Strategic ‘draft’ for UI surfaces

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Strategic ‘draft’ for UI surfaces

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By Zach Weigel

[email protected]

A rough draft created by University of Iowa officials detailing the university’s strategic plan for the 2016-21 academic years was submitted by the Strategic Plan Development Group on July 5 following months of discussion.

Co-chairwoman Sarah Hansen, a UI assistant vice president for Student Life, said the process of creating the plan started under former UI President Sally Mason but was put on hold until a new president was appointed.

Since this past spring, when development of the plan resumed, Hansen said, the committee has “digested a whole bunch of data,” including reports, metrics, prior plans, and recommendations.

Hansen said the group has also presented the plan to governance bodies and colleges within the university to receive their input.

“The committee set out to develop strategies, critical tasks, and criteria for measurement to fit our three goals,” she said.

Those three goals are student success, research and discovery, and engagement.

According to the draft, as part of the student-success goal, the plan states the UI will “provide a transformative educational experience” and “prepare students for success in a global, multicultural world.”

For research and discovery, the goal is to “perform high-impact research” as the university strives to regain its top-20 Public Research University status.

As for engagement, the plan lays a foundation to “broaden educational resources” by facilitating partnerships with other entities in other areas.

“We’re proud of where our conversations have led us, [and] the draft reflects what we think the university needs to address,” Hansen said.

A subcommittee was devised for each goal, she said, but that the process could still prove arduous at times.

“The toughest part was [narrowing] everything down to make it practical,” Hansen said. “At only three pages in length, this strategic plan differs from past plans, which made the process of paring down really hard.”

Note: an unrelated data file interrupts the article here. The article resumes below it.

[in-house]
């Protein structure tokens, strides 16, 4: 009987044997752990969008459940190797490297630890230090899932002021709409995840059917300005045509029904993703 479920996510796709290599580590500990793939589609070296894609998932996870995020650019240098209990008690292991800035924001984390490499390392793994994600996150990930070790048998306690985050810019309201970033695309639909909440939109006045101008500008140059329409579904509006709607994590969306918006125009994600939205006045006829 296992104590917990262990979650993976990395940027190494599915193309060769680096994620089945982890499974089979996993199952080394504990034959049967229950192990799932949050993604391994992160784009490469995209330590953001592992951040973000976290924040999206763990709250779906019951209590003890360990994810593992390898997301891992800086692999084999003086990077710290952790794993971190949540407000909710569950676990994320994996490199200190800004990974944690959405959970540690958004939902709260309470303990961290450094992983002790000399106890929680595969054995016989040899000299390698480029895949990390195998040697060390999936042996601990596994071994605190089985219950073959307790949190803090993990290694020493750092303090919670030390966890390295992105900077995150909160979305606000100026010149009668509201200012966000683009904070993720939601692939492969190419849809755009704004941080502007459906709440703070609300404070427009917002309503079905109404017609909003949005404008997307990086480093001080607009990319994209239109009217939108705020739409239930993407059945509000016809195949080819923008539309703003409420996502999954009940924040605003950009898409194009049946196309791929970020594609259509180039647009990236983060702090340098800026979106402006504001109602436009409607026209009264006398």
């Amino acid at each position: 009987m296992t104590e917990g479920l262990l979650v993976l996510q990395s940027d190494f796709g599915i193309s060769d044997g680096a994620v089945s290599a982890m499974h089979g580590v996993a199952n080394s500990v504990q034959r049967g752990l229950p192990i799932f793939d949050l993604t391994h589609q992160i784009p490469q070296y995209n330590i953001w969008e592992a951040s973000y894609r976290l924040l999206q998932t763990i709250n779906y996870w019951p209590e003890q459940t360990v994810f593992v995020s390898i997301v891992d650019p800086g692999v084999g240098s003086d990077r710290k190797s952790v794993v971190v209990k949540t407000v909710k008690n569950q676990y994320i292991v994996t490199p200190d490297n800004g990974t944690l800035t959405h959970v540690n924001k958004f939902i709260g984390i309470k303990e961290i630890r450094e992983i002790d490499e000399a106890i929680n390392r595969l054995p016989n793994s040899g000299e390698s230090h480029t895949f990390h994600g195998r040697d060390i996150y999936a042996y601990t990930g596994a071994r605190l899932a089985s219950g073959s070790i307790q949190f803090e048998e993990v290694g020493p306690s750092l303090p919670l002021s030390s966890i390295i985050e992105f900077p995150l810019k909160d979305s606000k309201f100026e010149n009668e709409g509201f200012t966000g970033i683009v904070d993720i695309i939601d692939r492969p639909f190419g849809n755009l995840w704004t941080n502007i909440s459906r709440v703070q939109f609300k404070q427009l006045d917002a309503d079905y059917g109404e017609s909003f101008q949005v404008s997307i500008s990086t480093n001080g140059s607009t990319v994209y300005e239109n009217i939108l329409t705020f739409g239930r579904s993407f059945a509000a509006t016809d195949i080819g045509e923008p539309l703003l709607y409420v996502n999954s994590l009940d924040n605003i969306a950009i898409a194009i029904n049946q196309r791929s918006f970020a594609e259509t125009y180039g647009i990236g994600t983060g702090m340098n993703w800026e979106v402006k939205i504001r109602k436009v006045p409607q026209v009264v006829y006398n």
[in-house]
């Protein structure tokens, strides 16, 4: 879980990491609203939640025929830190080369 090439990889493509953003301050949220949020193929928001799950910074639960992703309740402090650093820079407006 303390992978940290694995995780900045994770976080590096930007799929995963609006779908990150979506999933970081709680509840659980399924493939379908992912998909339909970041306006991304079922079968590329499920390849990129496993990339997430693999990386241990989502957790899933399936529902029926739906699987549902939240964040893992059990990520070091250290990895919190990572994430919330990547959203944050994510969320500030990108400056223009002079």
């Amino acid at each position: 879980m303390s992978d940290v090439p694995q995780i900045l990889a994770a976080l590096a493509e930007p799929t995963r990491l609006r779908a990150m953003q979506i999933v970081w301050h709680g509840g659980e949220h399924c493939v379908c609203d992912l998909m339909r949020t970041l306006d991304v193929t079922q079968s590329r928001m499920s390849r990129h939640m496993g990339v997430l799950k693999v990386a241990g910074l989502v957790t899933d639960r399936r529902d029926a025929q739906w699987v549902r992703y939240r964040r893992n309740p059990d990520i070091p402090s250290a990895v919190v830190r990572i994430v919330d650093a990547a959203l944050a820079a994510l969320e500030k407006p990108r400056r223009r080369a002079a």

The draft is a “living document,” and officials want to receive feedback, she said.

From this point, the plan will be subjected to four forums for discussion.

“The [group] will continue to revise the plan in light of the additional feedback that we receive this fall,” said Associate Professor David Cunning, co-chairman of the Strategic Plan Development Group. “There is a strategy-implementation team, and there will be expert subcommittees of students, staff, and faculty that will help to implement the plan so that it is maximally responsive to the university’s needs and interests over the five year period.”

Associate Vice President for Research Cheryl Reardon, a member of the Strategic Plan Development Group said that because the strategic plan is not in its final stages yet, there is room for changes after more receiving input from the campus community.

“The document is in draft form to allow for additional campus input as we shape the final document,” she said.

Reardon said the development stage has been an inclusive process “with several opportunities for the campus community to weigh in on institutional priorities.”

After the draft is formally submitted on Oct. 1, the strategy implementation team will review the plan annually to accommodate for adjustments and amendments.

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